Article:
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Suppose that I have a thermally insulated tank with hot air at a temperature of 400 C, and the tank is stored in a room with an ambient temperature of 25 C. I also have another identical insulated tank filled with hot air at 50 C that I store in another room with the same ambient temperature. Which tank would have a faster rate of heat transfer? Also, what if a third tank was filled with cold air, perhaps cooled down to 0 C? Would the heat transfer rate for the cold air be same as that for the 50 C since the absolute temperature difference in relation to the ambient temperature is the same?

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Yes, It does. Heat transfers in different ways, in your case by conduction through the tank's wall. The insulation will delay heat transfer, but in your first two examples, the larger temperature difference transfers faster.

$$\frac{Q}{t}=\frac{kA(T_{hot}-T{cold})}{d}$$

  • Q = heat transfer in time t
  • k = thermal conductivity of the tank
  • thermal conductivity of the tank insulation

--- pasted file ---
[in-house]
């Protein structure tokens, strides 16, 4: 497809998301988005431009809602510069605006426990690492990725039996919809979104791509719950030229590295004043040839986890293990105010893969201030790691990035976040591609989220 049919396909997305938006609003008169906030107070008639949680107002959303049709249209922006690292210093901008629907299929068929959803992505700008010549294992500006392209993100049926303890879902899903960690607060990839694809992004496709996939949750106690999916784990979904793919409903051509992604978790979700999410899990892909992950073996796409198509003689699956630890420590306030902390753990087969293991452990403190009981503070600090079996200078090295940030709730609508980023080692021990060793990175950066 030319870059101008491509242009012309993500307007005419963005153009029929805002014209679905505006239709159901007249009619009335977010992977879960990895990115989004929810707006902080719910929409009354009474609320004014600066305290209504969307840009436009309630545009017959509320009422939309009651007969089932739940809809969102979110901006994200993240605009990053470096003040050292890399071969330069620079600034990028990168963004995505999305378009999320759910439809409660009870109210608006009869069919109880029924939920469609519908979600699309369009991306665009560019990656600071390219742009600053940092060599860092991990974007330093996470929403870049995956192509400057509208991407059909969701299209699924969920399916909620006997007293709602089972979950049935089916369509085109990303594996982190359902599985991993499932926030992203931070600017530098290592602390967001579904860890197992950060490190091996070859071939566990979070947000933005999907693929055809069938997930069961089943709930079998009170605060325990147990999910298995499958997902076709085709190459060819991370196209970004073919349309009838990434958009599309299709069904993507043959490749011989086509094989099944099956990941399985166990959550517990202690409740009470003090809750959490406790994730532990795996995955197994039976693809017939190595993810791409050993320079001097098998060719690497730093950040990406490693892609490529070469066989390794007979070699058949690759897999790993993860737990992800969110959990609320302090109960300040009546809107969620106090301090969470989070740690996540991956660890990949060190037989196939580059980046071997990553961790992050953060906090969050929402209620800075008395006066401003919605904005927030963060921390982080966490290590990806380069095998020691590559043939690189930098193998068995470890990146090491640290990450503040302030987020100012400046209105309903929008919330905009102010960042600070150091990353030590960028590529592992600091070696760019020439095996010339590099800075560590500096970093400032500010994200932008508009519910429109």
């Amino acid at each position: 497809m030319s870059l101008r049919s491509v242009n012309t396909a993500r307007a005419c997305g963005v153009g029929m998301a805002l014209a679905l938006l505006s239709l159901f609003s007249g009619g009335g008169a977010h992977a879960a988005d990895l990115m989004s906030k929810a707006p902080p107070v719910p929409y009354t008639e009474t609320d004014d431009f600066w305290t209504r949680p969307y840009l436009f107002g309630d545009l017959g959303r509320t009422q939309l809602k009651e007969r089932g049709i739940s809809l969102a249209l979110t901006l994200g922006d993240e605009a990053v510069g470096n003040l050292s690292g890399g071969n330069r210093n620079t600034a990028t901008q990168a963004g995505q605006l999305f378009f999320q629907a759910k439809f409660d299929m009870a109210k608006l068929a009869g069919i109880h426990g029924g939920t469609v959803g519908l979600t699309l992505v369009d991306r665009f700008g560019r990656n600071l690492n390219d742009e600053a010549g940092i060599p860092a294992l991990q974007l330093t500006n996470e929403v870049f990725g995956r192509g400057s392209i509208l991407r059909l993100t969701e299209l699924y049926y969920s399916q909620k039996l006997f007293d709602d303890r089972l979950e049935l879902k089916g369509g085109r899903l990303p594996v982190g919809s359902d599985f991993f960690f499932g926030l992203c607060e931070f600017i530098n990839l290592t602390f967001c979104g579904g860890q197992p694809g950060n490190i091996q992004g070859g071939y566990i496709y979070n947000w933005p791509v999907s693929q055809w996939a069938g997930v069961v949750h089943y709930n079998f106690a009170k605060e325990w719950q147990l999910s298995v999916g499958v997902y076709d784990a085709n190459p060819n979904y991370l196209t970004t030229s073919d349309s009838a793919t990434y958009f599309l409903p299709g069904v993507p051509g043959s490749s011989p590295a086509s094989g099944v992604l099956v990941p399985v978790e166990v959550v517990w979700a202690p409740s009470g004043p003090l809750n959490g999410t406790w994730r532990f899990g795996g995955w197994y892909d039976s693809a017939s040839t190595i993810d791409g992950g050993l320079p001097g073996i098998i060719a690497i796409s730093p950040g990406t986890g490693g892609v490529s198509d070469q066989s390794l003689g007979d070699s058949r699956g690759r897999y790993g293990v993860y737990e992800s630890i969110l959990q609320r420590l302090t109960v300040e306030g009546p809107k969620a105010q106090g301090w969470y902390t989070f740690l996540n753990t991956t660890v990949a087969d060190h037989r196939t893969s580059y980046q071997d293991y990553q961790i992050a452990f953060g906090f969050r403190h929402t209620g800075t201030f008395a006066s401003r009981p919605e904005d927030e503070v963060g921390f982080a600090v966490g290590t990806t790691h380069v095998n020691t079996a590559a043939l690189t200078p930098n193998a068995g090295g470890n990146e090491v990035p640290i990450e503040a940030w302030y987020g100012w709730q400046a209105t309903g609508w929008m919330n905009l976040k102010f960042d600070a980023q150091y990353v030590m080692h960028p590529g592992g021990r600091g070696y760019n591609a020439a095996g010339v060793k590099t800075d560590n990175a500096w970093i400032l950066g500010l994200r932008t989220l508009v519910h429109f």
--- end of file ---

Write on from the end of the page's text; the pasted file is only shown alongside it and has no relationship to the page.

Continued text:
• A =area
  • T= temperature
  • d= thickness of the insulation

And everything else being equal the third case is correct too.

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A concept that can be useful in clearing up relevant concepts to the question is thermal resistance. The good thing is that thermal resistance does not distinguish between conduction and convection and thus, treats a wall in a much simpler way.

The general equation is $$\Delta T = \dot{Q}\times R$$ where:

  • $\Delta T$: is the total temperature drop (or difference)
  • $\dot{Q}$ : the heat flow rate
  • $R$: the absolute thermal resistance.

If you are familiar with Ohm's law ($V=IR$) there is a very straightforward analogy between:

  • $\Delta T$ and $V$,
  • $\dot{Q}$ and $I$ and finally
  • the resistances.

From the above its obvious that the temperature difference and heat transfer rate are proportional for the cases involving conduction and convection.


Regarding the last part of the question, if the transfer rate is the same in a room with ambient temperature of 25C between two tanks at 50 and 0 C degrees, I'd like to note the following:

  1. the absolute heat transfer rate is the same but obviously the direction the heat "travels" is different.
  2. For small temperature differences, the heat transfer will be approximately the same, however, as temperatures increase, both heat conductivity and convection can have a temperature dependence, which can have an effect on the values. E.g. the following is an image for steel

enter image description here figure: Temperature-dependent thermal conductivity Jose Adilson De Castro)

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